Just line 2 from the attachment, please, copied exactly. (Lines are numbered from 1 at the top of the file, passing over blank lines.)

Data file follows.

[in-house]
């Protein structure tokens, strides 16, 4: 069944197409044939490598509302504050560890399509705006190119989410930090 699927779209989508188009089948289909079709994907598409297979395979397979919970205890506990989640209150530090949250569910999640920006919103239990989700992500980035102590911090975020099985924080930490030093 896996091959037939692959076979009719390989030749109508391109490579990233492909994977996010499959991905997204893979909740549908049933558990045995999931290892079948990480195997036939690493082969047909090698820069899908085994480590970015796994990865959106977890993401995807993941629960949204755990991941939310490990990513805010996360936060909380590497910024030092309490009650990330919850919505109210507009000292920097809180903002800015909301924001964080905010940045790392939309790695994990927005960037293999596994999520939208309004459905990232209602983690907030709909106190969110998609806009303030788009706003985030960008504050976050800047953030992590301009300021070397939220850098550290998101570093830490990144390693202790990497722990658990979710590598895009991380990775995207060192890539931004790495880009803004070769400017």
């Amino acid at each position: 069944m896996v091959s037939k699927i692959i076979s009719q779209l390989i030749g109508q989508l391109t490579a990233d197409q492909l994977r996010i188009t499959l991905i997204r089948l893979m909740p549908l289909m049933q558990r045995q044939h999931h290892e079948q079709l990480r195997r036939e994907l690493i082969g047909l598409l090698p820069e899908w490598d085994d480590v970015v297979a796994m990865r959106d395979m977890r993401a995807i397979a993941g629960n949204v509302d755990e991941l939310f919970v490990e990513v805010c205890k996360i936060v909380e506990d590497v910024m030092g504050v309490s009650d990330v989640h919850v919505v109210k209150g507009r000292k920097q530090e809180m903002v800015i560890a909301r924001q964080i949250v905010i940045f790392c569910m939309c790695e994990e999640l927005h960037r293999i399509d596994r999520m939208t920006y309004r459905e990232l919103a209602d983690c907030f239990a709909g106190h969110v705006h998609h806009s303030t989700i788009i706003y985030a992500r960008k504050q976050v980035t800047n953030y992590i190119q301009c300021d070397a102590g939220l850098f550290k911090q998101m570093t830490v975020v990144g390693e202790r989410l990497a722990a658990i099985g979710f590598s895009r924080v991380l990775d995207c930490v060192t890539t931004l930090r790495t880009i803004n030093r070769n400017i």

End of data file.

């Protein structure tokens, strides 16, 4: 069944197409044939490598509302504050560890399509705006190119989410930090 699927779209989508188009089948289909079709994907598409297979395979397979919970205890506990989640209150530090949250569910999640920006919103239990989700992500980035102590911090975020099985924080930490030093 896996091959037939692959076979009719390989030749109508391109490579990233492909994977996010499959991905997204893979909740549908049933558990045995999931290892079948990480195997036939690493082969047909090698820069899908085994480590970015796994990865959106977890993401995807993941629960949204755990991941939310490990990513805010996360936060909380590497910024030092309490009650990330919850919505109210507009000292920097809180903002800015909301924001964080905010940045790392939309790695994990927005960037293999596994999520939208309004459905990232209602983690907030709909106190969110998609806009303030788009706003985030960008504050976050800047953030992590301009300021070397939220850098550290998101570093830490990144390693202790990497722990658990979710590598895009991380990775995207060192890539931004790495880009803004070769400017």